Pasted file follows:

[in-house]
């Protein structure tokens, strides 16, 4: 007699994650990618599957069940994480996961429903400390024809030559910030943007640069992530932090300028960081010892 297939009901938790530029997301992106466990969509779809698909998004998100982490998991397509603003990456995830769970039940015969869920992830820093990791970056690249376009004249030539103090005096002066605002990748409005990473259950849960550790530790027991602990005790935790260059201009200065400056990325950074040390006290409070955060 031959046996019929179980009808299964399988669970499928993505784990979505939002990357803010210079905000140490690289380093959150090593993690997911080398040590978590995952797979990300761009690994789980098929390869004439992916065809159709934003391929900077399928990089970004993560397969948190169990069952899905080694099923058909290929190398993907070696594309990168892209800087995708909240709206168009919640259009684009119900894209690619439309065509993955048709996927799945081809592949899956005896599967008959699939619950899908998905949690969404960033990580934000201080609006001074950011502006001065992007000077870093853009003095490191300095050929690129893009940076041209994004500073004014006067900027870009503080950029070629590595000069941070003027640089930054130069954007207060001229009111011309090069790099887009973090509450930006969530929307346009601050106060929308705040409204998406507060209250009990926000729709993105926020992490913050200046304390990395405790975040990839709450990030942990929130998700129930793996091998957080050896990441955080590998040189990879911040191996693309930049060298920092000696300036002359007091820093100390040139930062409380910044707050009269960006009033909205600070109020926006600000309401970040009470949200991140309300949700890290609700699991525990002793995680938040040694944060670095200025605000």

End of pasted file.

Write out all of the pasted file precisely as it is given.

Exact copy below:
[in-house]
């Protein structure tokens, strides 16, 4: 007699994650990618599957069940994480996961429903400390024809030559910030943007640069992530932090300028960081010892 297939009901938790530029997301992106466990969509779809698909998004998100982490998991397509603003990456995830769970039940015969869920992830820093990791970056690249376009004249030539103090005096002066605002990748409005990473259950849960550790530790027991602990005790935790260059201009200065400056990325950074040390006290409070955060 031959046996019929179980009808299964399988669970499928993505784990979505939002990357803010210079905000140490690289380093959150090593993690997911080398040590978590995952797979990300761009690994789980098929390869004439992916065809159709934003391929900077399928990089970004993560397969948190169990069952899905080694099923058909290929190398993907070696594309990168892209800087995708909240709206168009919640259009684009119900894209690619439309065509993955048709996927799945081809592949899956005896599967008959699939619950899908998905949690969404960033990580934000201080609006001074950011502006001065992007000077870093853009003095490191300095050929690129893009940076041209994004500073004014006067900027870009503080950029070629590595000069941070003027640089930054130069954007207060001229009111011309090069790099887009973090509450930006969530929307346009601050106060929308705040409204998406507060209250009990926000729709993105926020992490913050200046304390990395405790975040990839709450990030942990929130998700129930793996091998957080050896990441955080590998040189990879911040191996693309930049060298920092000696300036002359007091820093100390040139930062409380910044707050009269960006009033909205600070109020926006600000309401970040009470949200991140309300949700890290609700699991525990002793995680938040040694944060670095200025605000």